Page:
0

I have noticed a smell in cooked chicken that sometimes appears and it is nothing like the hydrogen sulphide from spoiled eggs. It's not a pleasant odor but isn't offensive enough to make you spit out the food as soon as it hits your tongue. It's strongest when the cooked chicken is cut and sort of dissipates if you leave it there. Also, the smell usually comes along with chicken that isn't very white. I cannot find a another smell to compare it with unfortunately. Is this just a bad chicken or is it unsafe to eat?

  • 3
    smelly chicken = trash. – Max May 10 '17 at 12:42
  • 1
    trust your nose first? – user110084 May 10 '17 at 14:20
  • 2
    Your question does not describe the smell (you only use a 'not'). Sorry, but I cannot find a another smell to compare it is not enough to give meaningful answer. Voting to close as "unclear what you're asking". – user34961 May 11 '17 at 10:26
3

Unfortunately, the only responsible advice anyone can offer about "weird smells" is to throw it out. Of course, you have to know what fresh, properly stored chicken smells like, but if unidentified or "off" smells have developed in your poultry, you don't want to play with that stuff -- throw it out.

Cooked chicken is a bit trickier. You don't know what unfamiliar flavors might have developed from your seasoning or what other tastes/smells might have been picked up in the cooking process. That is very difficult to comment on authoritatively. The best way to assure food safety is to be meticulous about cross contamination and proper storage of the raw product.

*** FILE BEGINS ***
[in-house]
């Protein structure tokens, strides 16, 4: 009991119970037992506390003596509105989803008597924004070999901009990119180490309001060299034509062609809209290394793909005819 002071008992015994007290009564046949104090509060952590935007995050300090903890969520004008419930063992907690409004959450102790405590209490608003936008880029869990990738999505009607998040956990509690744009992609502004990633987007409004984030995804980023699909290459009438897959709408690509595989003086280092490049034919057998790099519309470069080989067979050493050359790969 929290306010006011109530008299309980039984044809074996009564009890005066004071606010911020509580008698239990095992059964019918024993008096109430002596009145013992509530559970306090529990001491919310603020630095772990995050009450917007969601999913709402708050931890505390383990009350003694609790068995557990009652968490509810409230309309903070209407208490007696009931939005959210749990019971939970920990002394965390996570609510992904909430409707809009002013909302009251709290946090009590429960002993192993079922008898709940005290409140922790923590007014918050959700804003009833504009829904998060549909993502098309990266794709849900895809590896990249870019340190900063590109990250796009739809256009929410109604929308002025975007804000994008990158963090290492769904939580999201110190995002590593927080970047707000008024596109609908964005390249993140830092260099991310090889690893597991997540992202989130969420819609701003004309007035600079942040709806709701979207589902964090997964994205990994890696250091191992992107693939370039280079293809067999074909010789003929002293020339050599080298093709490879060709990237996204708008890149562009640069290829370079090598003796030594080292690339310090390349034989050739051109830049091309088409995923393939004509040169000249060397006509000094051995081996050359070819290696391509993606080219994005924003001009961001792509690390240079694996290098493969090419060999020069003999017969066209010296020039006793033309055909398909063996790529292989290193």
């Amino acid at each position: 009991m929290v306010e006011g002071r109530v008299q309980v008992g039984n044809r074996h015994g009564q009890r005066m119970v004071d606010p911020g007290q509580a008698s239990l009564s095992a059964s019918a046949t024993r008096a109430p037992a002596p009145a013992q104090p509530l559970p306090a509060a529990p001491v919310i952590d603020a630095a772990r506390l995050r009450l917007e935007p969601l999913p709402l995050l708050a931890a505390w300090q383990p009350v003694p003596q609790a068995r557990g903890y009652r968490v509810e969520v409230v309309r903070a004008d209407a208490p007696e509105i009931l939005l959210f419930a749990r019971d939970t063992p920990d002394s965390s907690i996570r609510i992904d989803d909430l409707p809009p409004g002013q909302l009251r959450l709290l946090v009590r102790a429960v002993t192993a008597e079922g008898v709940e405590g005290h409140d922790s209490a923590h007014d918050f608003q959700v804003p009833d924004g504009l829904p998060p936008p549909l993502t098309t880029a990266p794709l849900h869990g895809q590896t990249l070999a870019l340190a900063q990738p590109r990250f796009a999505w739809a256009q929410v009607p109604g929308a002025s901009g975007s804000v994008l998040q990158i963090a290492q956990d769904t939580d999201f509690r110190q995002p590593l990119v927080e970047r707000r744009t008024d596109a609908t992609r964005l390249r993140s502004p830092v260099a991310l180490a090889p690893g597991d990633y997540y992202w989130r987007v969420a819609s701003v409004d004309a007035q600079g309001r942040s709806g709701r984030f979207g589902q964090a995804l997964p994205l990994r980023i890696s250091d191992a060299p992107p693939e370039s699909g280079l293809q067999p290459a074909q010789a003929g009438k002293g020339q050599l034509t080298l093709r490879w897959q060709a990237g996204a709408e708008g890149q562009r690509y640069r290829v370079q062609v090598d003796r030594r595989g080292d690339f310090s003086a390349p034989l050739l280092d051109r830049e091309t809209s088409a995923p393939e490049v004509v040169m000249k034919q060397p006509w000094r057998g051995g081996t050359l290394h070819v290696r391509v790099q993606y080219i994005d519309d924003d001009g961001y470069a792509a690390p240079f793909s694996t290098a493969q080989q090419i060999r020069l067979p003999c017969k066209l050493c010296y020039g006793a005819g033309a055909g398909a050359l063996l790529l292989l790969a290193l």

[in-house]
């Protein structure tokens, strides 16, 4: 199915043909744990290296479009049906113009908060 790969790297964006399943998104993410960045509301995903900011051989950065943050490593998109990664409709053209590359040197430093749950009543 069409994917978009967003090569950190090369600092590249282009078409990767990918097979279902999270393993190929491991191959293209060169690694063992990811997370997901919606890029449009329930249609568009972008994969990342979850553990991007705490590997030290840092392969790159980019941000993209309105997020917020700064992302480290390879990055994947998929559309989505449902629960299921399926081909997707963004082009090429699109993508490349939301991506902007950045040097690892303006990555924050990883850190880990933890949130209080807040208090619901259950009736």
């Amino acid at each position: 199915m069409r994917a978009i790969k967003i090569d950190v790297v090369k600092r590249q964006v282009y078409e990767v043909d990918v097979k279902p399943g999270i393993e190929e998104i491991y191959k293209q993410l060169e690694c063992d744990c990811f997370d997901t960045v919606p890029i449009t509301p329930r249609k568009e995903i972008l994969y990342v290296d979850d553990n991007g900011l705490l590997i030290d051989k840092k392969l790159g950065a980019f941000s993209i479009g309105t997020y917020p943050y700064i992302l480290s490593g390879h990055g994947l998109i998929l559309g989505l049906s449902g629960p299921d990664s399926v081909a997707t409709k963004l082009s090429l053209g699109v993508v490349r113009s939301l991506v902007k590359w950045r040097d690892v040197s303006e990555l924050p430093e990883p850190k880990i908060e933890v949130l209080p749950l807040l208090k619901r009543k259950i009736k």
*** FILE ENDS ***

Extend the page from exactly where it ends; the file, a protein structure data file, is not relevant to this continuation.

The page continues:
So just a few quick notes on that subject -- the best assurance of food safety is heeding the freshness dates and meticulously assuring proper handling and refrigeration in storage. Spoiled or "off" chicken smells have more of a sour quality than that classic sulfur odor... but don't rely on that. There is no reliable "smell test" to assure food safety, particularly in poultry.

1

I have eaten questionable things without consequence in the past, but that's more a matter of surviving digestive Russian Roulette than being a wise course of action.

Unless it's gold-plated chicken, throw it out. If it's gold plated, remove the gold-plating, then throw it out. Why risk your health over extending a piece of questionable meat for one more meal or snack?

1

There are many smells & taste to chicken. Depending on what they eat. Most of ours are free range here. Is it a different brand? Each company has there own feed for chicken. So little different smell,taste between brands. But a bad smell or gas smell like you say. I would pitch. Is it a dry ice smell? Some is still used here for freeze.

0

When in doubt, throw it out. Our sense of smell is there to protect us.

I have a very sensitive nose and if it seems a bit off I chuck it in the bin. I've had food poisoning and don't ever want to repeat that process.

Not the answer you're looking for? Browse other questions tagged or ask your own question.